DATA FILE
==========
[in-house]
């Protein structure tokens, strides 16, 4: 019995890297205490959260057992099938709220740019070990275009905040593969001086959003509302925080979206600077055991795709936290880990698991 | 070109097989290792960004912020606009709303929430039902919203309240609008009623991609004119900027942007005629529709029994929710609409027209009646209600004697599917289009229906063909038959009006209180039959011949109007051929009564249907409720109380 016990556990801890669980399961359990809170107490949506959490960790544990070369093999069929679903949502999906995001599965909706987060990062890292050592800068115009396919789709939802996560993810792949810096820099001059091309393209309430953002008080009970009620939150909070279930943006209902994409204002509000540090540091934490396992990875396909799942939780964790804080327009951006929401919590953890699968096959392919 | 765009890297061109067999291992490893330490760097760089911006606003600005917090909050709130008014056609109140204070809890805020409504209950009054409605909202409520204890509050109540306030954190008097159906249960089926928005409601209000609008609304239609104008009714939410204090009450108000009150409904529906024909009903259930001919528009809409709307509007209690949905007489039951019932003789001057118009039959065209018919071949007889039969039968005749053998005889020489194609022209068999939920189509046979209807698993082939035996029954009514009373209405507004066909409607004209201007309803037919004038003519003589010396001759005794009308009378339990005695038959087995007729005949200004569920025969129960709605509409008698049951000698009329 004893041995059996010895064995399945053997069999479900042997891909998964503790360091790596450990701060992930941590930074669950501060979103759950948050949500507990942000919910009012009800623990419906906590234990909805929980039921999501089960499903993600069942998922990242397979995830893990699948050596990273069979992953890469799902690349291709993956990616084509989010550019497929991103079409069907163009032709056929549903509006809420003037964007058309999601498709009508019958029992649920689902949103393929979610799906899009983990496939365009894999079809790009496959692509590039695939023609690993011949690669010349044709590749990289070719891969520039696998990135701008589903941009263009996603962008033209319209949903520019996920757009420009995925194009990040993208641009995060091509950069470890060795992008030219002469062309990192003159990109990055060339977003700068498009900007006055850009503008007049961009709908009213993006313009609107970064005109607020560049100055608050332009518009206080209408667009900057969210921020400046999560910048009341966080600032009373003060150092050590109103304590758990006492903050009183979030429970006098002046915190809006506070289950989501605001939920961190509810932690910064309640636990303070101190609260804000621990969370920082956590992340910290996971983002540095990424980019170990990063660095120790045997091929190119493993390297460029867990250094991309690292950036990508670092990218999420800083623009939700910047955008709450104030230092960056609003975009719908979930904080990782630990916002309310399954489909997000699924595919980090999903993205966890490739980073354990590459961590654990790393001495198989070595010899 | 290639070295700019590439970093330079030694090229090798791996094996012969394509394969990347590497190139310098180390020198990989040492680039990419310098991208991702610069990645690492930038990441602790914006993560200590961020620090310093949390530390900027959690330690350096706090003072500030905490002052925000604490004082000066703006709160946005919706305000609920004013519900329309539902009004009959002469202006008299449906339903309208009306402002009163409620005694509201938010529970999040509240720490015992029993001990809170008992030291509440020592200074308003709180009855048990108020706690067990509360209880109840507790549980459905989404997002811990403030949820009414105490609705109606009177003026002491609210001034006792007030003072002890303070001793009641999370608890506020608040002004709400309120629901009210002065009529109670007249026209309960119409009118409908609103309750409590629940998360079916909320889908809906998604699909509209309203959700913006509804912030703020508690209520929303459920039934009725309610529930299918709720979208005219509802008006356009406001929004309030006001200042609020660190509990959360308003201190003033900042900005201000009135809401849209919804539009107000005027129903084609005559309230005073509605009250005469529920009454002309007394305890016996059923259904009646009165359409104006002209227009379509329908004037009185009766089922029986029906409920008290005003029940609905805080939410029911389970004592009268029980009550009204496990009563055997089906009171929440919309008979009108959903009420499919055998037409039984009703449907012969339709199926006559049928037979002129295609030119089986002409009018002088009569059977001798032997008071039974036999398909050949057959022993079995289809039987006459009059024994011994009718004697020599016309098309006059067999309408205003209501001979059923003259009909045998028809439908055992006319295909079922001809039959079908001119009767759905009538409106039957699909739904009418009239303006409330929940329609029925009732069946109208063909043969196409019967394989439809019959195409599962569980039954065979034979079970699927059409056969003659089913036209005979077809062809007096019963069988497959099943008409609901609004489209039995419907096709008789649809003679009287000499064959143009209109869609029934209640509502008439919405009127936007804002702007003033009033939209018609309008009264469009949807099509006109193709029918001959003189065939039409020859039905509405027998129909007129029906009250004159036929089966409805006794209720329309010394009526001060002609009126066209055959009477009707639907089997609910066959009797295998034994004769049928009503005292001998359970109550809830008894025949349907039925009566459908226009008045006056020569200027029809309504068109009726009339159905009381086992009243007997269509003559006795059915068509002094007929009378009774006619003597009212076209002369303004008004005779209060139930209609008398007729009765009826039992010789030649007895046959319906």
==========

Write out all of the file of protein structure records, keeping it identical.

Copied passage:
[in-house]
């Protein structure tokens, strides 16, 4: 019995890297205490959260057992099938709220740019070990275009905040593969001086959003509302925080979206600077055991795709936290880990698991 | 070109097989290792960004912020606009709303929430039902919203309240609008009623991609004119900027942007005629529709029994929710609409027209009646209600004697599917289009229906063909038959009006209180039959011949109007051929009564249907409720109380 016990556990801890669980399961359990809170107490949506959490960790544990070369093999069929679903949502999906995001599965909706987060990062890292050592800068115009396919789709939802996560993810792949810096820099001059091309393209309430953002008080009970009620939150909070279930943006209902994409204002509000540090540091934490396992990875396909799942939780964790804080327009951006929401919590953890699968096959392919 | 765009890297061109067999291992490893330490760097760089911006606003600005917090909050709130008014056609109140204070809890805020409504209950009054409605909202409520204890509050109540306030954190008097159906249960089926928005409601209000609008609304239609104008009714939410204090009450108000009150409904529906024909009903259930001919528009809409709307509007209690949905007489039951019932003789001057118009039959065209018919071949007889039969039968005749053998005889020489194609022209068999939920189509046979209807698993082939035996029954009514009373209405507004066909409607004209201007309803037919004038003519003589010396001759005794009308009378339990005695038959087995007729005949200004569920025969129960709605509409008698049951000698009329 004893041995059996010895064995399945053997069999479900042997891909998964503790360091790596450990701060992930941590930074669950501060979103759950948050949500507990942000919910009012009800623990419906906590234990909805929980039921999501089960499903993600069942998922990242397979995830893990699948050596990273069979992953890469799902690349291709993956990616084509989010550019497929991103079409069907163009032709056929549903509006809420003037964007058309999601498709009508019958029992649920689902949103393929979610799906899009983990496939365009894999079809790009496959692509590039695939023609690993011949690669010349044709590749990289070719891969520039696998990135701008589903941009263009996603962008033209319209949903520019996920757009420009995925194009990040993208641009995060091509950069470890060795992008030219002469062309990192003159990109990055060339977003700068498009900007006055850009503008007049961009709908009213993006313009609107970064005109607020560049100055608050332009518009206080209408667009900057969210921020400046999560910048009341966080600032009373003060150092050590109103304590758990006492903050009183979030429970006098002046915190809006506070289950989501605001939920961190509810932690910064309640636990303070101190609260804000621990969370920082956590992340910290996971983002540095990424980019170990990063660095120790045997091929190119493993390297460029867990250094991309690292950036990508670092990218999420800083623009939700910047955008709450104030230092960056609003975009719908979930904080990782630990916002309310399954489909997000699924595919980090999903993205966890490739980073354990590459961590654990790393001495198989070595010899 | 290639070295700019590439970093330079030694090229090798791996094996012969394509394969990347590497190139310098180390020198990989040492680039990419310098991208991702610069990645690492930038990441602790914006993560200590961020620090310093949390530390900027959690330690350096706090003072500030905490002052925000604490004082000066703006709160946005919706305000609920004013519900329309539902009004009959002469202006008299449906339903309208009306402002009163409620005694509201938010529970999040509240720490015992029993001990809170008992030291509440020592200074308003709180009855048990108020706690067990509360209880109840507790549980459905989404997002811990403030949820009414105490609705109606009177003026002491609210001034006792007030003072002890303070001793009641999370608890506020608040002004709400309120629901009210002065009529109670007249026209309960119409009118409908609103309750409590629940998360079916909320889908809906998604699909509209309203959700913006509804912030703020508690209520929303459920039934009725309610529930299918709720979208005219509802008006356009406001929004309030006001200042609020660190509990959360308003201190003033900042900005201000009135809401849209919804539009107000005027129903084609005559309230005073509605009250005469529920009454002309007394305890016996059923259904009646009165359409104006002209227009379509329908004037009185009766089922029986029906409920008290005003029940609905805080939410029911389970004592009268029980009550009204496990009563055997089906009171929440919309008979009108959903009420499919055998037409039984009703449907012969339709199926006559049928037979002129295609030119089986002409009018002088009569059977001798032997008071039974036999398909050949057959022993079995289809039987006459009059024994011994009718004697020599016309098309006059067999309408205003209501001979059923003259009909045998028809439908055992006319295909079922001809039959079908001119009767759905009538409106039957699909739904009418009239303006409330929940329609029925009732069946109208063909043969196409019967394989439809019959195409599962569980039954065979034979079970699927059409056969003659089913036209005979077809062809007096019963069988497959099943008409609901609004489209039995419907096709008789649809003679009287000499064959143009209109869609029934209640509502008439919405009127936007804002702007003033009033939209018609309008009264469009949807099509006109193709029918001959003189065939039409020859039905509405027998129909007129029906009250004159036929089966409805006794209720329309010394009526001060002609009126066209055959009477009707639907089997609910066959009797295998034994004769049928009503005292001998359970109550809830008894025949349907039925009566459908226009008045006056020569200027029809309504068109009726009339159905009381086992009243007997269509003559006795059915068509002094007929009378009774006619003597009212076209002369303004008004005779209060139930209609008398007729009765009826039992010789030649007895046959319906």